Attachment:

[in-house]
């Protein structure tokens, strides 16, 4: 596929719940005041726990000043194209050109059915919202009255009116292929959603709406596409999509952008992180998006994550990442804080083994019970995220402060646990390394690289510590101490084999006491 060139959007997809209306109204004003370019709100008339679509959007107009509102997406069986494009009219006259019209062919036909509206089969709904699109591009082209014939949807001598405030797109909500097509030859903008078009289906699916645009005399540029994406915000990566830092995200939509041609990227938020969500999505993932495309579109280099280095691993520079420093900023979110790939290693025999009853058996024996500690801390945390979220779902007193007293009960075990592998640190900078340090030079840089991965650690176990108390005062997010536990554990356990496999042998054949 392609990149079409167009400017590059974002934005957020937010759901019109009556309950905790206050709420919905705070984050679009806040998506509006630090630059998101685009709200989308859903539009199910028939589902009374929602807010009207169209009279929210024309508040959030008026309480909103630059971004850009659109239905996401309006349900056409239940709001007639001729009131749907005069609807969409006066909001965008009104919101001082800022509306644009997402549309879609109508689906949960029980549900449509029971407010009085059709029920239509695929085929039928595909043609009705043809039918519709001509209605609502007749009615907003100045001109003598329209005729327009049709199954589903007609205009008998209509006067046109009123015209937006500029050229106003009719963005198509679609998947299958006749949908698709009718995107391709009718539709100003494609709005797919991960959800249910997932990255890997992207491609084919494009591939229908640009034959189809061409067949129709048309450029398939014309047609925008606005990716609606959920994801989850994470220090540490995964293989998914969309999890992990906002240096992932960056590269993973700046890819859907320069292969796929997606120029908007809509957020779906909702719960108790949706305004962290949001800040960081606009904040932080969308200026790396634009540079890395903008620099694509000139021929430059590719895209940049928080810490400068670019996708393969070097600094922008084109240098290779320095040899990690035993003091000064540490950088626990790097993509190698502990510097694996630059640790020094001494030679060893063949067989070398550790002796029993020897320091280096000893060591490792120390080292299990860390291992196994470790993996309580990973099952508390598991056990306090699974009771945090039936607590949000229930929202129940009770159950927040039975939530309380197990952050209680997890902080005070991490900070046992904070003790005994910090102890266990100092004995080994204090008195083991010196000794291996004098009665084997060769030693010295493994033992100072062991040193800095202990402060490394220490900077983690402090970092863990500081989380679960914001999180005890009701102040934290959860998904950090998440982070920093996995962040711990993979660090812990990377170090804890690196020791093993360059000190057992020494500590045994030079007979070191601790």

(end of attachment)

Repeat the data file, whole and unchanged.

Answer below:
[in-house]
């Protein structure tokens, strides 16, 4: 596929719940005041726990000043194209050109059915919202009255009116292929959603709406596409999509952008992180998006994550990442804080083994019970995220402060646990390394690289510590101490084999006491 060139959007997809209306109204004003370019709100008339679509959007107009509102997406069986494009009219006259019209062919036909509206089969709904699109591009082209014939949807001598405030797109909500097509030859903008078009289906699916645009005399540029994406915000990566830092995200939509041609990227938020969500999505993932495309579109280099280095691993520079420093900023979110790939290693025999009853058996024996500690801390945390979220779902007193007293009960075990592998640190900078340090030079840089991965650690176990108390005062997010536990554990356990496999042998054949 392609990149079409167009400017590059974002934005957020937010759901019109009556309950905790206050709420919905705070984050679009806040998506509006630090630059998101685009709200989308859903539009199910028939589902009374929602807010009207169209009279929210024309508040959030008026309480909103630059971004850009659109239905996401309006349900056409239940709001007639001729009131749907005069609807969409006066909001965008009104919101001082800022509306644009997402549309879609109508689906949960029980549900449509029971407010009085059709029920239509695929085929039928595909043609009705043809039918519709001509209605609502007749009615907003100045001109003598329209005729327009049709199954589903007609205009008998209509006067046109009123015209937006500029050229106003009719963005198509679609998947299958006749949908698709009718995107391709009718539709100003494609709005797919991960959800249910997932990255890997992207491609084919494009591939229908640009034959189809061409067949129709048309450029398939014309047609925008606005990716609606959920994801989850994470220090540490995964293989998914969309999890992990906002240096992932960056590269993973700046890819859907320069292969796929997606120029908007809509957020779906909702719960108790949706305004962290949001800040960081606009904040932080969308200026790396634009540079890395903008620099694509000139021929430059590719895209940049928080810490400068670019996708393969070097600094922008084109240098290779320095040899990690035993003091000064540490950088626990790097993509190698502990510097694996630059640790020094001494030679060893063949067989070398550790002796029993020897320091280096000893060591490792120390080292299990860390291992196994470790993996309580990973099952508390598991056990306090699974009771945090039936607590949000229930929202129940009770159950927040039975939530309380197990952050209680997890902080005070991490900070046992904070003790005994910090102890266990100092004995080994204090008195083991010196000794291996004098009665084997060769030693010295493994033992100072062991040193800095202990402060490394220490900077983690402090970092863990500081989380679960914001999180005890009701102040934290959860998904950090998440982070920093996995962040711990993979660090812990990377170090804890690196020791093993360059000190057992020494500590045994030079007979070191601790």